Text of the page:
Holly Bobo trial: Zach Adams found guilty on all charges

Posted at 5:51 PM, Sep 22, 2017

Six years of anguish, heartbreak and uncertainty all came to a dramatic conclusion in Hardin County, Tenn., Friday afternoon, as 12 jurors convicted Zachary Rye Adams of first-degree murder.

He now faces the death penalty for his role in the killing and kidnapping of Tennessee nursing student Holly Bobo.

For years it was unclear if this trial, would ever occur, much less be sent to a jury. Legal fumbles and delays often left those in Holly's family wondering when they would be able to close the most painful chapter in their lives.

Holly was kidnapped from her home on April 13, 2011, the last person to see her alive was her brother Clint, who told investigators a man wearing camouflage had lead his sister into the woods. Investigators would later find Holly's blood in the garage next to her black Ford Mustang, exhaustive searches of the wooded areas surrounding her home turned up Holly's phone and lunch box, but the 20-year-old's body wouldn't be found until years later.

A motive for the crime, which shattered the sense of security in the small town of Parsons, still remains a mystery. But state prosecutors were able to convict Zach Adams based largely on the testimony of other criminals and co-defendant Jason Autry.

It was through Autry's testimony that jurors heard the gruesome details of the final moments of Holly's life.

Autry, who is currently in prison, said that after Zach kidnapped Holly, the pair took her body to the banks of the Tennessee River beneath the Interstate 40 bridge in Decatur County. Wrapped in a farm blanket, Holly's body was unloaded from the back of a pickup truck. The plan, Autry says, was to gut her body so she wouldn't float. Suddenly though her foot moved, a murmur indicated that Holly was still alive. 

"With one shot that echoed under that bridge, those two men did what they chose to do, and the secret of what happened to Holly Bobo started. It bonded together these two men who had just done this terrible, terrible work," prosecutor Paul Hagerman said during his closing arguments.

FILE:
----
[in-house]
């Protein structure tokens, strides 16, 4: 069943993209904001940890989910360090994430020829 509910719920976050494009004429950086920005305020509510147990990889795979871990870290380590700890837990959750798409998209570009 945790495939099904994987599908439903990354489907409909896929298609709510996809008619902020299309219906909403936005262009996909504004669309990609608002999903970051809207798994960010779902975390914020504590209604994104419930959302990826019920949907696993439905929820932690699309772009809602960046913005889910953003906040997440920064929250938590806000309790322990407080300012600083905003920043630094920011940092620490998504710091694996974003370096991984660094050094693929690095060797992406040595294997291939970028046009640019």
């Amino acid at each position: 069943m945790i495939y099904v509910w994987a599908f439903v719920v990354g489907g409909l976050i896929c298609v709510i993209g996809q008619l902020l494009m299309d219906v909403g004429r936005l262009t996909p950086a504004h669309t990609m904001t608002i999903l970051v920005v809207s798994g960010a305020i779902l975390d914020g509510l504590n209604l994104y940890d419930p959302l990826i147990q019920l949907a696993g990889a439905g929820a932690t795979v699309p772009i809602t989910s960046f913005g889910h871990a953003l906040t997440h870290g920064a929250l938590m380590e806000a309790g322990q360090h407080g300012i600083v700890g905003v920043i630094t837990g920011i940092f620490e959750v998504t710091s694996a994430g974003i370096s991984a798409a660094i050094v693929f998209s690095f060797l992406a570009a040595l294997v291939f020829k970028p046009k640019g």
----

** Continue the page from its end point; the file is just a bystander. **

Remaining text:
It took six men and six women 11 days to convict Zach Adams. The 33-year-old had little reaction has the jury foreman announced his fate to a courtroom packed with people, including Holly's parents. Thousands more were watching at home, as this trial and case have garnered national publicity since the moment Holly vanished.

"It's doubtful Holly would've been famous, it's more likely she would've finished nursing school, she would've married Drew (her boyfriend) and lived close to her parents the remainder of her life," prosecutor Jennifer Nichols said as she addressed jurors one final time.

"You wouldn't have known her, but she's entitled to this. Justice for her requires you be here," she implored of them.

Adams was found guilty on all counts. 

First-Degree Murder - During Perpetration of Kidnapping
Especially Aggravated Kidnapping - Using a Deadly Weapon
Especially Aggravated Kidnapping - Resulting in Serious Bodily Injury
First-Degree Murder - During Perpetration of Rape
Aggravated Rape - Use of Force While Armed with a Weapon
Aggravated Rape - Resulting in Bodily Injury
Aggravated Rape - Use of Force While Aided or Abetted by Others
First-Degree Murder - Premeditated

The jury which decided his fate will now also decide if he should face the death penalty or life in prison for killing Bobo. 

"The death penalty changes everything," his attorney Jennifer Thompson told jurors as she tried one final time to convince jurors Zach didn't commit the crime.

"Zachary Rye Adams is 100 percent innocent of the charges he's facing," she added. 

Jurors didn't agree.

The most expensive and most exhaustive case in state history also appeared to be one of the most mismanaged. Even prosecutors said that TBI agents failed to investigate the most obvious of leads in the case early on, not checking out the alibis of Zach Adams, Dylan Adams, Jason Autry or Shayne Austin. Three of the men were later charged with murder. Shayne Austin committed suicide after the state withdrew an immunity agreement.

Holly was missing for more than three years until her remains were accidentally discovered off County Corner Road in Decatur County by a ginseng hunter out searching the woods in September 2014. That discovery broke the case wide open.

"Only two men in the world knew that, the two men who did it," Paul Hagerman said. 

For Holly's family, the verdict offered some semblance of closure. Although they recognized that no verdict will ever bring their daughter home.